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When the number of new COVID-19 cases in the United States declined last week, health experts noted that more Americans wearing masks contributed to the drop. Here at Mister Kleen, our employees comply with CDC recommendations and Virginia’s new workplace safety requirements on wearing face masks in our office and in clients’ facilities. We continue to monitor guidance on COVID-19 safety precautions, including the use of face coverings in public and in the workplace. Below we’ve compiled some of the latest information – but first, we’ll start at the beginning.
In the current pandemic, everything we’re learning about COVID-19 seems new – including the concept of face masks reducing the spread of disease. The medical profession started using masks in the late 1800s when European surgeons donned them in the operating rooms to protect their patients.
In 1910, Dr. Wu Lien Teh wrapped layers of gauze and cloth to protect health workers and grave diggers from catching the pneumonic plague in northeastern China. The practice gained international attention when a prominent French doctor who came to help declined to wear a face covering and soon died of the plague. By 1918, when the influenza pandemic hit the United States, West Coast states mandated the use of masks and “slackers” faced arrest and imprisonment.
To help slow the spread of COVID-19, the CDC recommends wearing non-medical masks in public settings and when around people who don’t live with you. The exceptions are for children under the age of 2 or anyone who has trouble breathing. The CDC bases its recommendations on scientific evidence listed in studies on its website.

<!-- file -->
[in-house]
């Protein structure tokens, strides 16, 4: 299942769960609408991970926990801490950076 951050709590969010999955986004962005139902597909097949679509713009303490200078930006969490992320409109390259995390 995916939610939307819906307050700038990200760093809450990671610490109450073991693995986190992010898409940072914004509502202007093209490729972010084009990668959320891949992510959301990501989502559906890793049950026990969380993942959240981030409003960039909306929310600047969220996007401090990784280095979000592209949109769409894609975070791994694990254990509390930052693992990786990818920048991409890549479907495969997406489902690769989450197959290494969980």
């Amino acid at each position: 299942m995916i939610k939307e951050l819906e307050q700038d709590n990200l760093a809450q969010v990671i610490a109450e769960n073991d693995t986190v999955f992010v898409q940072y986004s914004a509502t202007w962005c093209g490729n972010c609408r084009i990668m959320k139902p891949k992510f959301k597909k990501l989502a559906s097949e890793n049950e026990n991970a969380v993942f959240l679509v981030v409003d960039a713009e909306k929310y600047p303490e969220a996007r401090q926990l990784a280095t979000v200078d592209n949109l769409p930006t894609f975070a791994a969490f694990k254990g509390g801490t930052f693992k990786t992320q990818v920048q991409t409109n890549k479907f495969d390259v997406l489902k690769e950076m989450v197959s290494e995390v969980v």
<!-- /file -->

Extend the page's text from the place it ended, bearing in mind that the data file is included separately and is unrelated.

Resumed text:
Some recent news reports also support the recommendation:
The general public is being asked to reserve surgical masks and respirators for health care workers and first responders. You should also avoid masks with one-way valves or vents since the CDC says those types can allow respiratory droplets to reach others through the holes. The CDC also offers a video showing you how to make your own mask.
If you’re purchasing a mask, you might want to know which kinds are the most effective. Duke University researchers found that multi-layer cotton and polypropylene masks worked almost as well as surgical and N95 masks. The study found that some coverings actually were not effective or even worse than not wearing a mask at all. A double layer bandana was found to block only half of a speaker’s respiratory droplets, while a fleece gaiter made the particles smaller – increasing the risk of transmission.
Of course, masks aren’t effective if you’re not using them properly. The CDC’s recommendations include making sure the mask covers your mouth and nose, not touching the mask while it’s on your face, removing them correctly, and cleaning them properly.
You can use wash your cloth mask with your regular laundry in the warmest appropriate water setting, or washing by hand using a bleach product suitable for disinfection. To dry, you can use the highest heat setting on your dryer or air dry, preferably in direct sunlight. Visit the CDC site for more details.
For health care or front line workers who have been asked to reuse your N95 masks, new research indicates you can sanitize them in a rice cooker or instant pot. A recent study out of the University of Illinois, Urbana-Champaign, found that using a dry heat method that keep the temperature at a minimum of 212 degrees Fahrenheit for 50 minutes.
Wearing face masks is going to be required for the foreseeable future, and creative entrepreneurs have found ways to make life easier with accessories. These include:
Mister Kleen provides the appropriate PPE, including face masks, for the level of cleaning services that our employees perform on our job sites. If you’d like to learn more about the cloth masks we provide to our own employees, please click here to email COO Tony Simon.